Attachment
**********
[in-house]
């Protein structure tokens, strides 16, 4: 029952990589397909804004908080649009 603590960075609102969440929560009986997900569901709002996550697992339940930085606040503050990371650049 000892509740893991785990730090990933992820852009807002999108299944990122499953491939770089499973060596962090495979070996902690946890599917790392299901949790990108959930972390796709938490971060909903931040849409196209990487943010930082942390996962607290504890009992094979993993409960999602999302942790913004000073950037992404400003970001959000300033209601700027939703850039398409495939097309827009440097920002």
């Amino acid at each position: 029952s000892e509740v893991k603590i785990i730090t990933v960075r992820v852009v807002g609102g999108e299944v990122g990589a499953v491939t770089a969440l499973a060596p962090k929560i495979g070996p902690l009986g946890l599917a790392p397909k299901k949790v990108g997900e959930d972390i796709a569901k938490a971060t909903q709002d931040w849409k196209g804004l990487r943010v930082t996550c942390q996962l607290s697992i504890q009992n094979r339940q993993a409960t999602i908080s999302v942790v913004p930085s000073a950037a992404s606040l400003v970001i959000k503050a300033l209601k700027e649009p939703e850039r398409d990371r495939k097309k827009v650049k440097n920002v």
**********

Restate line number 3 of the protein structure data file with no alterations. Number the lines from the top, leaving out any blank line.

């Amino acid at each position: 029952s000892e509740v893991k603590i785990i730090t990933v960075r992820v852009v807002g609102g999108e299944v990122g990589a499953v491939t770089a969440l499973a060596p962090k929560i495979g070996p902690l009986g946890l599917a790392p397909k299901k949790v990108g997900e959930d972390i796709a569901k938490a971060t909903q709002d931040w849409k196209g804004l990487r943010v930082t996550c942390q996962l607290s697992i504890q009992n094979r339940q993993a409960t999602i908080s999302v942790v913004p930085s000073a950037a992404s606040l400003v970001i959000k503050a300033l209601k700027e649009p939703e850039r398409d990371r495939k097309k827009v650049k440097n920002v």